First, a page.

Category Archives: Fargo

Fargo – The Heap (S1, Ep8)

Fargo, over the last few episodes, has picked up its pace in every department. The action, the character arcs, the relationships, the suspense, the pain, the gore, and the everything. This show is getting better as it goes along, both separating itself from the movie, while fargo-the-heap_article_story_largebeautifully moving right beside it. All now that all of my earlier issues have disappeared, I now my viewing is purely enjoyable. When’s the last time anybody said that about a TV show? I am both surprised and gleeful.

Just as everything was both falling apart or coming together for people (Molly’s case was crumbling as her connection to Gus was on the up and up; Lester wronged his brother as he finally began to change his life around, etc), we get the great Battlestar Galactica trick—The Time Jump. We’ve seen this employed for better or for worse before, but it seems that the Fargo writers have a true handle on how they will creatively use this reset.

It’s something I did not expect at all (like most of us), but looking at what they’ve done makes a great deal of sense. If the 2006 story were to continue day by day, we all probably could have predicted what was going to happen more or less. The psychological drama would have been fit for140604-0003-649x360 the TV medium and Lester either would be caught or not, Molly and Gus would be together or not, so on and so forth. Some death there, gore here, semi happy ending—maybe. But jumping a year into the future, some of these questions still have yet to be answered, but I’ll be damned—it’s so much more interesting.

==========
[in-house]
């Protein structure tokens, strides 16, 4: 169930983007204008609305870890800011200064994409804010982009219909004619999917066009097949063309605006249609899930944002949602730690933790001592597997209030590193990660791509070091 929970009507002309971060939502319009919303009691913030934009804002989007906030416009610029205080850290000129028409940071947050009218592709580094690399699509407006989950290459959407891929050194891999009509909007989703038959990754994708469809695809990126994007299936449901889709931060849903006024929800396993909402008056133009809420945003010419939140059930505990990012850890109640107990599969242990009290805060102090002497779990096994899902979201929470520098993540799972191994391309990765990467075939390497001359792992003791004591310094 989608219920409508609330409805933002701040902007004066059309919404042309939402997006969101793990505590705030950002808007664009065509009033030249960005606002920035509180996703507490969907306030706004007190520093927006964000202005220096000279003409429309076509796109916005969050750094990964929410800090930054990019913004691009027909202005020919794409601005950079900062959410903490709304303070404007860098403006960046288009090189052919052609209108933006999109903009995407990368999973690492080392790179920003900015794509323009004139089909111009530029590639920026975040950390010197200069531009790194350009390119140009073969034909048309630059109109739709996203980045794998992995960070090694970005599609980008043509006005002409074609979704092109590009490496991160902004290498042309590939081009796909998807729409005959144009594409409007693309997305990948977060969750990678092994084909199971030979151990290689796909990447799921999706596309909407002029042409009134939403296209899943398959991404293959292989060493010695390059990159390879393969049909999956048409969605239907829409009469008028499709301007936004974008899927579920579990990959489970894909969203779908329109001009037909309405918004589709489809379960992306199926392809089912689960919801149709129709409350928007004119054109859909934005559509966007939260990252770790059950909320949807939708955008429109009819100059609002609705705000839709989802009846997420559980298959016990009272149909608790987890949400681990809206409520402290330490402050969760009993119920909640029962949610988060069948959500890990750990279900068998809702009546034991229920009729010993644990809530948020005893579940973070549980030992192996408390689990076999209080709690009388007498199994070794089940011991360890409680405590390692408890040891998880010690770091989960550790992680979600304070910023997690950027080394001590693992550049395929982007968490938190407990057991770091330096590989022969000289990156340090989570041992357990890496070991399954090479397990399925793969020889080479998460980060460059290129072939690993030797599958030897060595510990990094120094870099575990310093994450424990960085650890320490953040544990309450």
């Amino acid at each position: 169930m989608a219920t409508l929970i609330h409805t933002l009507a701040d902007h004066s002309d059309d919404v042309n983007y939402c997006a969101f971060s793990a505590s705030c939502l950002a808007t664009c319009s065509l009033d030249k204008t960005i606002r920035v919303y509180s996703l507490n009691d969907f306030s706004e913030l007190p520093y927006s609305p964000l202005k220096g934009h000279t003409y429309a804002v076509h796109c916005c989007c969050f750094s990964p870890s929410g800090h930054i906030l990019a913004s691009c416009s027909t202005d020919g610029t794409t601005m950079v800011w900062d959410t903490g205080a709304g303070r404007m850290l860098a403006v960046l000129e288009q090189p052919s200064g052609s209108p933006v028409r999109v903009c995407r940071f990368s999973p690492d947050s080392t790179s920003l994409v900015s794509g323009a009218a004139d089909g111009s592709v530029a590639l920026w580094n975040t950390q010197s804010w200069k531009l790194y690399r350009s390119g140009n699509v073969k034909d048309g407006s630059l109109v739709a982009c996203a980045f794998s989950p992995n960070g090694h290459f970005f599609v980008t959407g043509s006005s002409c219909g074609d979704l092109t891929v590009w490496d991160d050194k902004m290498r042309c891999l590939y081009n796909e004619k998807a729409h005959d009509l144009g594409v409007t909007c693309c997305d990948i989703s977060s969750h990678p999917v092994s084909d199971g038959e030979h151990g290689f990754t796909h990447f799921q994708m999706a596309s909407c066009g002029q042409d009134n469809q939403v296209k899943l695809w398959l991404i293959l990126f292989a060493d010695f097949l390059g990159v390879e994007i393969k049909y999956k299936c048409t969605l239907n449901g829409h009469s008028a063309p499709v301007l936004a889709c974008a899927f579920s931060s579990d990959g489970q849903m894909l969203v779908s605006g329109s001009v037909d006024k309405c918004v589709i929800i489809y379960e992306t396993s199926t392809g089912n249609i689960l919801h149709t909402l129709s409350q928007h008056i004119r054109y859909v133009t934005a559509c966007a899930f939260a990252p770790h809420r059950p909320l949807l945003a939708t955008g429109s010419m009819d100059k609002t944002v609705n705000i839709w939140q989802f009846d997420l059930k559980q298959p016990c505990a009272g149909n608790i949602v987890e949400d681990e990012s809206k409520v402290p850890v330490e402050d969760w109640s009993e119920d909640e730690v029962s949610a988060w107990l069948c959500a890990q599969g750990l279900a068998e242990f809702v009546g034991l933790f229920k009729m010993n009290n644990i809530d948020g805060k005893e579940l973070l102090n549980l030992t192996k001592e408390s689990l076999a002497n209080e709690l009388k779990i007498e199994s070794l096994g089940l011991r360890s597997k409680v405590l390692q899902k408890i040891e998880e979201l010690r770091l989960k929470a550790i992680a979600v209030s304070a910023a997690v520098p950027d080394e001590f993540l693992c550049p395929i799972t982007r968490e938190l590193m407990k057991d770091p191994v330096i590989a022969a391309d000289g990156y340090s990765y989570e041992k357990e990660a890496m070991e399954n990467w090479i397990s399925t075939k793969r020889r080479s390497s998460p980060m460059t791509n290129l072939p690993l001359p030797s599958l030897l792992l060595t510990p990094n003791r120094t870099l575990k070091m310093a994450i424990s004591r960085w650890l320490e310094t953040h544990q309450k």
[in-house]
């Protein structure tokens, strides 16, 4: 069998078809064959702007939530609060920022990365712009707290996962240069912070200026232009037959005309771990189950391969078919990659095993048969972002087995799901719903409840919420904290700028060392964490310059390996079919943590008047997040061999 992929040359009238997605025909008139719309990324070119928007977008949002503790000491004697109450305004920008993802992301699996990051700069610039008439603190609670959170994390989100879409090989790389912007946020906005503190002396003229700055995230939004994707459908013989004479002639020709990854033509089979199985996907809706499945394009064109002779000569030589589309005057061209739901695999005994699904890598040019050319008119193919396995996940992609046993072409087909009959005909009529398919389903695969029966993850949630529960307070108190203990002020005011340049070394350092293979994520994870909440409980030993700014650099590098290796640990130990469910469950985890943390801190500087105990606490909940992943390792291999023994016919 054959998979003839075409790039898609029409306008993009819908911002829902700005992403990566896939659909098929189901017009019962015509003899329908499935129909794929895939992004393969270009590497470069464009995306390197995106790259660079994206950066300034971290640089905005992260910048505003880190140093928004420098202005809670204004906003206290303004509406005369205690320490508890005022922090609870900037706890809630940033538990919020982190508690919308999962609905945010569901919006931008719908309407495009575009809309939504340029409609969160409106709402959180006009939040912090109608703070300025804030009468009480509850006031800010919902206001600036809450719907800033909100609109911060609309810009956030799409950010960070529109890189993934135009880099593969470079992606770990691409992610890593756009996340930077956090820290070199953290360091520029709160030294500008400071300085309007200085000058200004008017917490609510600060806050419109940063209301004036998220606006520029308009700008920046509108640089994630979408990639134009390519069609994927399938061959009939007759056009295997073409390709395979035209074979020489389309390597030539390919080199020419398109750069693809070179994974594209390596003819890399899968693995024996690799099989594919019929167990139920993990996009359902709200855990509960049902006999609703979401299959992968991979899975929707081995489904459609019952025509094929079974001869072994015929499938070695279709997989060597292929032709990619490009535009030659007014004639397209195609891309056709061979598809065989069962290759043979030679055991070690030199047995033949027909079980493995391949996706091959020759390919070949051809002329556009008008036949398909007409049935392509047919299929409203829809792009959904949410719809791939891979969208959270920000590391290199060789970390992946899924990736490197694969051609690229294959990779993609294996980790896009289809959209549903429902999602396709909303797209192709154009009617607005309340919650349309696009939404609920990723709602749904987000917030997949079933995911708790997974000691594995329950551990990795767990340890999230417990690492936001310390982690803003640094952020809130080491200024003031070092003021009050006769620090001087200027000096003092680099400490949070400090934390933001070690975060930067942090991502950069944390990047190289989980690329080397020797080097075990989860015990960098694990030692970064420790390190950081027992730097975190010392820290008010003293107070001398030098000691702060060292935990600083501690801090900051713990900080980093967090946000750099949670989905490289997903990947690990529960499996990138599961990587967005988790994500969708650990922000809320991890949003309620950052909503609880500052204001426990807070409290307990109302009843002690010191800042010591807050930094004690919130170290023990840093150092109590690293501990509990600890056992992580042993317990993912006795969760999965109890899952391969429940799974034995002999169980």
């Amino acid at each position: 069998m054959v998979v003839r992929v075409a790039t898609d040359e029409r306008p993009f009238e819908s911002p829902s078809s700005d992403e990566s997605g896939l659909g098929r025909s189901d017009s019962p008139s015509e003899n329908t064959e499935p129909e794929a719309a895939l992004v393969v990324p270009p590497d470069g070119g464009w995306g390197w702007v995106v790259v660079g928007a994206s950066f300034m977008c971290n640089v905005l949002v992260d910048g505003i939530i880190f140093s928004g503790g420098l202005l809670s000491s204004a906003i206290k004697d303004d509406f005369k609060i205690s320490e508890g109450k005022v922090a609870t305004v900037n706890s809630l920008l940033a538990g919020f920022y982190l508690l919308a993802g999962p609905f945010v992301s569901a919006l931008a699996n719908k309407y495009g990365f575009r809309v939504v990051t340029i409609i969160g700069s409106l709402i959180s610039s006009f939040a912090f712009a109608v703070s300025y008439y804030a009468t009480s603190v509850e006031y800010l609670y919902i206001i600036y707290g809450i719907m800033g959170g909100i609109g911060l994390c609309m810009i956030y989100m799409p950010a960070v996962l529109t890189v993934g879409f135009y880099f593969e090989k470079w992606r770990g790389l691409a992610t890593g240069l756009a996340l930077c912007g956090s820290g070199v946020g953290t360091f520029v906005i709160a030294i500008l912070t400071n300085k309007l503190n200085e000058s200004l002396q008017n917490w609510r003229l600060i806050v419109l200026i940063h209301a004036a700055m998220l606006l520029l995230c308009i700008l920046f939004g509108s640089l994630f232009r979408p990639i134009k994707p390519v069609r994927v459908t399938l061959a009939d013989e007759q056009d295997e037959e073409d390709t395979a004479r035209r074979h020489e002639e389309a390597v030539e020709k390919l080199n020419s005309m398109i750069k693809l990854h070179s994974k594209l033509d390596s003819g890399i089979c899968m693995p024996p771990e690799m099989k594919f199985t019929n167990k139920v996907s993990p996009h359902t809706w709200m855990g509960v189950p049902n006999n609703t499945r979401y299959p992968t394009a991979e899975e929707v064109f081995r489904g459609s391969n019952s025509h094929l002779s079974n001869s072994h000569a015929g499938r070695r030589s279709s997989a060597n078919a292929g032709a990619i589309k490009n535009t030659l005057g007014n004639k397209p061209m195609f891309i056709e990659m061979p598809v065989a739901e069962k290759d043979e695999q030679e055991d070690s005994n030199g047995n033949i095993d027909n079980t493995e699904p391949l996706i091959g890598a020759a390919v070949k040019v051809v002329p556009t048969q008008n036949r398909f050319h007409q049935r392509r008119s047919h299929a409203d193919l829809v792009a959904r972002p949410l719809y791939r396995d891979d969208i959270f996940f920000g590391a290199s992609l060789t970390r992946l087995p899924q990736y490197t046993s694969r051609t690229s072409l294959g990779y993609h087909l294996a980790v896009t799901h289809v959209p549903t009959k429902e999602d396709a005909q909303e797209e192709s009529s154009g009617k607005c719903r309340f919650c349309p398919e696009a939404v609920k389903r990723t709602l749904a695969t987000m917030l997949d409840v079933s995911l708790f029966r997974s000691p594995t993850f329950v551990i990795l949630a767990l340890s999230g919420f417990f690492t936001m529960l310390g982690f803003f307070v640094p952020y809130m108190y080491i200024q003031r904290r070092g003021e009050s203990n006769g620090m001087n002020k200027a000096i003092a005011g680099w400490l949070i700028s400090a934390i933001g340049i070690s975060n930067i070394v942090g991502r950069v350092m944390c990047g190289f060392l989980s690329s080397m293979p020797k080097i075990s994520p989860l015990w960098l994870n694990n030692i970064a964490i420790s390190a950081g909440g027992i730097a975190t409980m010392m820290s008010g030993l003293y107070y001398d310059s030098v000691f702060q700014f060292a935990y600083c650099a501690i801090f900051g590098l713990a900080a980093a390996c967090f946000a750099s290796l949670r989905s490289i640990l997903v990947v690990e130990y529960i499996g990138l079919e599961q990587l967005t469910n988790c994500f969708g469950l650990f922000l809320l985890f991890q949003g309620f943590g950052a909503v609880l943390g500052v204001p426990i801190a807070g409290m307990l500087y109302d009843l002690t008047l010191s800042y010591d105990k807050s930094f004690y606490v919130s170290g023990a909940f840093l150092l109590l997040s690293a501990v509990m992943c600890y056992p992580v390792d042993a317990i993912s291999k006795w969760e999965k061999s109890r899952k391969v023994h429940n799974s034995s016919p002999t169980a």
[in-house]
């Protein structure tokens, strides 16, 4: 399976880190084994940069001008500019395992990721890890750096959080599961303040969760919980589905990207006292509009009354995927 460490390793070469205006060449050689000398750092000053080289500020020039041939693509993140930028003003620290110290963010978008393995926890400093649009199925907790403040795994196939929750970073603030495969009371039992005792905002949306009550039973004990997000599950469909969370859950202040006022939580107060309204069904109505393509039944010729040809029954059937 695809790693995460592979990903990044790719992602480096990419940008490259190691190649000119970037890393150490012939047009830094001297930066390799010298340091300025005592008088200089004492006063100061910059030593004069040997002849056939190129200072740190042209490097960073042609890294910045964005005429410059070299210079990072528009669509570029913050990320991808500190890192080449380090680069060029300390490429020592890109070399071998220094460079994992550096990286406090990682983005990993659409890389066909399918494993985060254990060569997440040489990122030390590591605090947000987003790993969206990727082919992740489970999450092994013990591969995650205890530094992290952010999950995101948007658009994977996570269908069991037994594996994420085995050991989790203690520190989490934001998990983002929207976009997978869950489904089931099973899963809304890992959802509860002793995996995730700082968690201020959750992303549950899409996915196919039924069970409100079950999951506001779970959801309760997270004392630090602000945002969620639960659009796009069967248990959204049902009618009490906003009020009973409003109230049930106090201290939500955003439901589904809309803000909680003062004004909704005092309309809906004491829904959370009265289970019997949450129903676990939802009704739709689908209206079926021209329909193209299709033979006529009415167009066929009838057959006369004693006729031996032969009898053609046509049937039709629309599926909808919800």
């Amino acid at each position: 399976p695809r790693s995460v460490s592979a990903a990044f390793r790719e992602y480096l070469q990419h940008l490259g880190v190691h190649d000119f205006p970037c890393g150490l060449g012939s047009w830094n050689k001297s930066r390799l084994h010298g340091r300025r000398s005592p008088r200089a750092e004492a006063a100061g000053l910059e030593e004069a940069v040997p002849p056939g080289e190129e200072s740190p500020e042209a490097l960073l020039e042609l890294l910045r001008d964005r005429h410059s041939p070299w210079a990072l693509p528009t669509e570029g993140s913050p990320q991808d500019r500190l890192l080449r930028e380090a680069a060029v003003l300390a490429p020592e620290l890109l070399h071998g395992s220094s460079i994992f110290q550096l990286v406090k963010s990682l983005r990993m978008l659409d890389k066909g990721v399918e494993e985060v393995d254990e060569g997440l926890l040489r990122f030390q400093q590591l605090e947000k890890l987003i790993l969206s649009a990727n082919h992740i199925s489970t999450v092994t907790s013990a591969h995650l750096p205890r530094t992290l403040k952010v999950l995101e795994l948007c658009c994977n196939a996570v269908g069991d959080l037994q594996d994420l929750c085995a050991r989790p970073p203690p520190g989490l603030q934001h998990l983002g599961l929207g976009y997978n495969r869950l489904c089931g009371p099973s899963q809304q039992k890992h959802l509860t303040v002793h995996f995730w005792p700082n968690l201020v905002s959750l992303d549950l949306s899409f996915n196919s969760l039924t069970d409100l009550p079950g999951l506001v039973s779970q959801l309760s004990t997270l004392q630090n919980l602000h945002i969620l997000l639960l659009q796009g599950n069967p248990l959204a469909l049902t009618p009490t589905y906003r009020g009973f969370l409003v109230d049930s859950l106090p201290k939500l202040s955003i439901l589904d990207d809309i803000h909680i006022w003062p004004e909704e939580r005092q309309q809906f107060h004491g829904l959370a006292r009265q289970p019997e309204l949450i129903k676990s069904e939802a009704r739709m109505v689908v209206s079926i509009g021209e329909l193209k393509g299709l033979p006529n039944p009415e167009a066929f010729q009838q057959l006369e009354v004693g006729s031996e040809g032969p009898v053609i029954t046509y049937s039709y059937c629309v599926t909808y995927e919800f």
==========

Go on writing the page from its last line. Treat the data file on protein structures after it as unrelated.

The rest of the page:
These character’s experiences in 2006 have informed so much of their e0c1e1e4024b4397c3c4618c60fdc5ddpain/success/outlook that we can get back to the same investigation, but with an immense amount of depth–way more than keeping this in the shorter time frame. It’s a deeper cat and mouse than we’ve seen before with Lester vs Molly (who is more Marge than ever here). Will Malvo be Lester’s undoing again? Will Molly get the break she needs from the Fargo agent/file clerks? Will we see Stavros again? This is one of the Fargo - Episode 1_08 - The Heap - Promotional Photos (7)_595_slogomany reasons why TV storytelling is great and unique. They both made their story stronger and trimmed the fat in one foul swoop. (The episode also sets the stage for what is to come perfectly after the jump.)

Like Bill’s story of randomly finding his foster child years later in a Phoenix Farms, the past will always sneak up on you in the future/present. Now, with only two episodes left, I can’t wait to see what happens!

Keep on Watchin’!

-Bryan

Fargo – The Six Ungraspables (S1, Ep5)

As the plot continues to move forward, just as the brewing storm is pushing toward our favorite small town peoples, Fargo has reached a point that has made me feel better about where it all stands. While the acting is top notch, as it has been the entire run to this point, and the story narratives have become more and more interesting, there is still a missing spark. Doesn’t it feel like everything seems to be unfolding the way it should be happening, as opposed to feeling natural and organic?

Now that Lester is in the hospital, with his hand intact, he’s getting closer to being officially fargo1caught, now that Molly has closed the gap on what she believes to be his crime. I have a feeling that he’s going to accidentally give himself up for his wife’s murder. And boy oh boy, I could feel the blinding pain of his hand through the TV. Woof!

Molly, on the other hand—PUN!, finally gets her chief to see the investigation more clearly. In this scene, if Bill didn’t see the light that Molly was bestowing upon him, I don’t think I Fargo-The-Six-Ungraspablescould comfortably continue with the show. I know that the characters we follow are the “smarter ones,” but after they let Lorne Malvo go free, I don’t know if I would believe that he wouldn’t listen to actual facts. Now that’s he’s on the same page as Molly, I am satisfied enough to continue on in believing the next steps.